When we got back to the road I unloaded and ran back for the car while the kids and dog sat in the shade. After everyone was in, we drove back to the river for a few minutes of sweet, sweet wetness.
Usually, this is where an adventure like this would end. Not this time, because we weren't headed home.
We drove into Othello, a town I hadn't seen in years. It was both more modern (hello, Walmart) and more neglected than I remembered. We bought some water and ice cream and headed southeast to the Scootenay Resevoir to camp. Except someone forgot to tell them we were coming and they were closed. (Besides, it was not exactly the "primitive" camping I was led to believe.)
Back to Othello for network connectivity and on a hunch we'd find somewhere to camp, we drove west along Crab Creek. I knew that if nothing else, we could camp in the parking lot of Lake Lenice, where Grandpa Jack and I had been fishing a few weeks before.
We were saved the ignominy of parking-lot camping when we found a primitive road off the main dirt road. A little dicey, but we drove to the top of a mini-mesa and found the perfect spot. The kids got the tent set up, I cooked dinner (honest-to-goodness macaroni and cheese FROM THE BOX), and Treen finally got cool in the shade of the car.
Unfortunately, the perfection was shattered by the mind-numbing buzzing of a billion mosquitos. I got Treen in to the car and cracked a window. The kids were safe in the tent. I raced around slapping and setting up my bivy before I was secure. However, with only a few inches separating my head from the screen of the bivy there was no escaping the little buggers' whine.
The super moon came up over the ridge and lit us up like day. Well, kind of. It wasn't really that super. But apparently it was super enough that Henry decided it was time to go to the bathroom. When he came out he refused to wear a shirt so while he did his business I did my best to defend him against the blood suckers. (The next morning showed I didn't do a great job.)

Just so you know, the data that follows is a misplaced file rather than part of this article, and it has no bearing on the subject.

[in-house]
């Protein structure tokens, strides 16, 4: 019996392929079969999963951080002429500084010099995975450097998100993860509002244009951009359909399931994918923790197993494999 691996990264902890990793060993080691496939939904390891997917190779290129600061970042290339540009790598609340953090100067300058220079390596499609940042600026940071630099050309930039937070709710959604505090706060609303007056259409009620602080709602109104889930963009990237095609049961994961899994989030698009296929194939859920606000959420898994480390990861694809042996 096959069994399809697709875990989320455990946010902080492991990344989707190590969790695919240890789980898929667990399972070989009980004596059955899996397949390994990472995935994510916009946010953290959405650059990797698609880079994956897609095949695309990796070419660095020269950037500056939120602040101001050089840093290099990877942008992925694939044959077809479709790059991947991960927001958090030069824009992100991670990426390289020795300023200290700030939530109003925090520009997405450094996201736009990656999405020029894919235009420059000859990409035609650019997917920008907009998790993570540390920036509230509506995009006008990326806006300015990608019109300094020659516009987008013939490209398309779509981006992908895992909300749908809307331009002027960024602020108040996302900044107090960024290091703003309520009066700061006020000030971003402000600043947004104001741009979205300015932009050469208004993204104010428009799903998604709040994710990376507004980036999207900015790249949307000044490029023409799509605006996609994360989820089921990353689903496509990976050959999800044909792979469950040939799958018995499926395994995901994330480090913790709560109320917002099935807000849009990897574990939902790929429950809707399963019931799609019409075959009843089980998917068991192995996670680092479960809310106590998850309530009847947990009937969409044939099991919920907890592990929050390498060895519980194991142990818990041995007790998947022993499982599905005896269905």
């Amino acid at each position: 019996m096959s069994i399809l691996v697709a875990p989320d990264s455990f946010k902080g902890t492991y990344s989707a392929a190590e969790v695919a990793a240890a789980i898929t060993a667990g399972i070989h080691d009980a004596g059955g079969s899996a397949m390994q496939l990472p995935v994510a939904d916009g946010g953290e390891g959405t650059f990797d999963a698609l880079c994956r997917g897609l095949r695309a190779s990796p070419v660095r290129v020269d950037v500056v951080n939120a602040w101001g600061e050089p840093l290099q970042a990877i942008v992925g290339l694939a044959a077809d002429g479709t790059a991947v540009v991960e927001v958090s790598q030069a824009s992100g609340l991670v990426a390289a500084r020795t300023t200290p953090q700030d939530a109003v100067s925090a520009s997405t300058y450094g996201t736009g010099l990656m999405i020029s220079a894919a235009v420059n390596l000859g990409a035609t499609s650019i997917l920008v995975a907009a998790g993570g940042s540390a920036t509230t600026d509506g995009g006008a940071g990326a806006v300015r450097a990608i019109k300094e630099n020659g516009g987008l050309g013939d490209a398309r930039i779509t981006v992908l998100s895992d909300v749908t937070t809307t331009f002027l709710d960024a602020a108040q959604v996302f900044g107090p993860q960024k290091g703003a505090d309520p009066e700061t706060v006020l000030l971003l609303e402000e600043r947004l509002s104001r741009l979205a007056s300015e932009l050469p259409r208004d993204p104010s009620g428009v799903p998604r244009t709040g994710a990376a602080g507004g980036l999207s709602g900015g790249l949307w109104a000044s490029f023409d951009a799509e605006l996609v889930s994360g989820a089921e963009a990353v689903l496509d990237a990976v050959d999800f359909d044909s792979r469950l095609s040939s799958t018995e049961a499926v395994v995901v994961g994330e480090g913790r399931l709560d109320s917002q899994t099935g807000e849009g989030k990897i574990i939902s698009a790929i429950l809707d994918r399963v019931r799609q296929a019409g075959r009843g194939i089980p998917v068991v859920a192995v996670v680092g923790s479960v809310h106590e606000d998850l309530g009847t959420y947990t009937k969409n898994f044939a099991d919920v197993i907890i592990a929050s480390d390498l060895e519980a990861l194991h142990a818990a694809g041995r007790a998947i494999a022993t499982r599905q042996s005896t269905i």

I grabbed headphones and fell asleep to a British voice explaining something scientific while apparently fighting hordes of mosquitos. Luckily, I had no dreams.
In the morning, we were thrilled to see there were no bugs around... until I opened up the car to let Treen out. All I can say is that Treen never seems bothered by bites, but I'm sure they got her more than once. When we left we had the windows open for miles to try to suck the blood suckers out of the car. (Even 10 hours later after the car was completely unpacked, Amy was swarmed when she opened the door back at home.)
We stopped at Wanapum State Park for another letterbox and then returned to the Wild Horse Wind Farm to get the tour we missed last time. It was cool and impressive to see the windmills up close. Heck, we even got to go into the base of one. And since we failed to realize there was a letterbox at the visitor center, we'll have to go back yet again.
Other than getting stuck in traffic on the way back, there were no more adventures.
Aside from realizing that snowshoes were AWESOME for walking on sand, which we had kind of surmised, it was great to see we could just throw gear in the truck and wing it for a night out. I'll still overplan our big trips (like the three nights we have scheduled in Rainier this summer), but if the opportunity arises for another road trip you can bet we'll take it.